Olive Ridley Project

Project Details

We are a UK based charity that works towards protecting sea turtles and their habitats in the Indian Ocean.

Meet the team:

Martin Stelfox: CEO and founder of the Olive Ridley Project. Martin has had a passion for all things reptiles from an early age. From as young as 8 he was caring for over 50 lizards and snakes that were rescued from those abused by their owners. It is no surprise that he later became a biologists and now works to protect sea turtles in the Indian Ocean. Martin is currently conducted a PhD at the University of Derby, his researc focuses on the impact of ghost gear in the Maldives and part of his research is to understand the genetics of those turtles found entangled in the Maldives to hopefully pinpoint which population they belong to and where they may have originated from.

Dr. Jillian Hudgins: Senior Project Scientist. As a consultant for the Maldivian government on issues of turtle conservation, Jillian is working with resort marine biologists and local islanders to raise awareness and promote education about the marine ecosystem in the Maldives.

Jillian has been working with the Olive Ridley Project since its inception in 2013 and is currently the Senior Project Scientist. Jillian heads up the sea turtle Photo-ID research and is one of the worlds leading experts in sea turtle Photo-ID methods.

Ibrahim Shameel: Project Coordinator. Shameel has spent the last couple of years researching whale sharks with our friends at the Maldives Whale Shark Research Programme (MWSRP) . He was a key member in carrying out the in-field research operation, as well as the community initiatives, such as the Maldives Whale Shark Festival. Shameel works closely with local islands and fishers to protect sea turtles in the Maldives.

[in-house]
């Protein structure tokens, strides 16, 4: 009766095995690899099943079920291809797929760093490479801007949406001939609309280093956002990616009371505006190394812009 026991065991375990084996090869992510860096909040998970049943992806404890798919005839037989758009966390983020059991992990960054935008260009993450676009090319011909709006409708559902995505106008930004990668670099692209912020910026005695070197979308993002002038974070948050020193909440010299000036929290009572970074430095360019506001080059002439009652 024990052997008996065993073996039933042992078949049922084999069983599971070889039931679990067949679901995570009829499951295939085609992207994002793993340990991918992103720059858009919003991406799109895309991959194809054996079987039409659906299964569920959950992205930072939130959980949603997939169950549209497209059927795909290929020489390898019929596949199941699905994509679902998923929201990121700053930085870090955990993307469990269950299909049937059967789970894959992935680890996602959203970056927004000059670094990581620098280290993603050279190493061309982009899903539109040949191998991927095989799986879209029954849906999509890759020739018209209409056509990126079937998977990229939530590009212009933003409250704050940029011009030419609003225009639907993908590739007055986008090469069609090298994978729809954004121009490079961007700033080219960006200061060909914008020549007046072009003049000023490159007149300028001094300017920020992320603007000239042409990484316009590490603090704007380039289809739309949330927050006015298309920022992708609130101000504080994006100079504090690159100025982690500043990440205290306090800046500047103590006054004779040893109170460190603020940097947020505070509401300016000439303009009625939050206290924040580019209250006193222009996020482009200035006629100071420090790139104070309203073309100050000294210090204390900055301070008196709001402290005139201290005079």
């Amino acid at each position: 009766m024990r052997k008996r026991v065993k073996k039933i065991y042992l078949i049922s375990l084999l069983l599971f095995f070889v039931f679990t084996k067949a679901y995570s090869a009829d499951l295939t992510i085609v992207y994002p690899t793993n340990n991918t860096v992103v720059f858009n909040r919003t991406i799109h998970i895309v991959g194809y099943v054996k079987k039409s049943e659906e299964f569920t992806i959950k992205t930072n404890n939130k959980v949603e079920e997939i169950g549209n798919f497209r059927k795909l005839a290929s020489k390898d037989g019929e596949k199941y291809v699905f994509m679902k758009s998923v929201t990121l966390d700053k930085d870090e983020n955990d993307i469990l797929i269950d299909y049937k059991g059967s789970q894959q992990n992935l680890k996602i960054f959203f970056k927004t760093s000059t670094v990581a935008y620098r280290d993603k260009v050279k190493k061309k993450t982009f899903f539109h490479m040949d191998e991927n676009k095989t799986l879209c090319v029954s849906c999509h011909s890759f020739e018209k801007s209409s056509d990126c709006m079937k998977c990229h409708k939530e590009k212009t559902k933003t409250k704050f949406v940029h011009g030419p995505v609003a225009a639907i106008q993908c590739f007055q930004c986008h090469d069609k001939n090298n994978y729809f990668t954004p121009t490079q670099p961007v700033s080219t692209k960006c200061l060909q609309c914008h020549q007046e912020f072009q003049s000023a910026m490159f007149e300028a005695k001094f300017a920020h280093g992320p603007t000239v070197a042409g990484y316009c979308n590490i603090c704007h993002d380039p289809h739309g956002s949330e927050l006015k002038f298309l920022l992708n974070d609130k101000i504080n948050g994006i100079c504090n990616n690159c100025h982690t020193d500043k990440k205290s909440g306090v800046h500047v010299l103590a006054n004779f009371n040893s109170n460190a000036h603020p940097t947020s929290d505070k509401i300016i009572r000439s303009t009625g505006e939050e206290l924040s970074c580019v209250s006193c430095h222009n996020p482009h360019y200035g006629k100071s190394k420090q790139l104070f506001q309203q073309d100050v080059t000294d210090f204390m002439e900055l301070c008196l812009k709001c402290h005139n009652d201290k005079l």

Dr. Claire Petros: Sea Turtle Veterinarian Surgeon. Claire is the Olive Ridley Project full time vet based in the Maldives. Claire works alongside local NGOs, organisations and biologists to organizes the transport of sick and injured turtles to undergo recovery at our turtle rehabilitation centre in the Maldives. Claire experience in sea turtle veterinary science shines through at our rescue centre and continues to care for and rehabilitate many sea turtles back into the wild in the Maldives. 

What do we do?

As a UK charity we have three main charitable objectives and these are:

1. To promote for the benefit of the public the conservation, protection and improvement of the physical and natural environment of the Indian Ocean in particular but not exclusively by

a) the removal of ghost gear from the marine environment reducing the negative effects on coastal communities and marine animals particularly the Olive Ridley sea turtle

b) by promoting the recycling of end of life fishing nets.

2. To advance the education of the public in the conservation, protection and improvement of the physical and natural environment of the marine sea turtle, in particular, but not exclusively the Olive Ridley sea turtle by the provision of talks, workshops, training and research.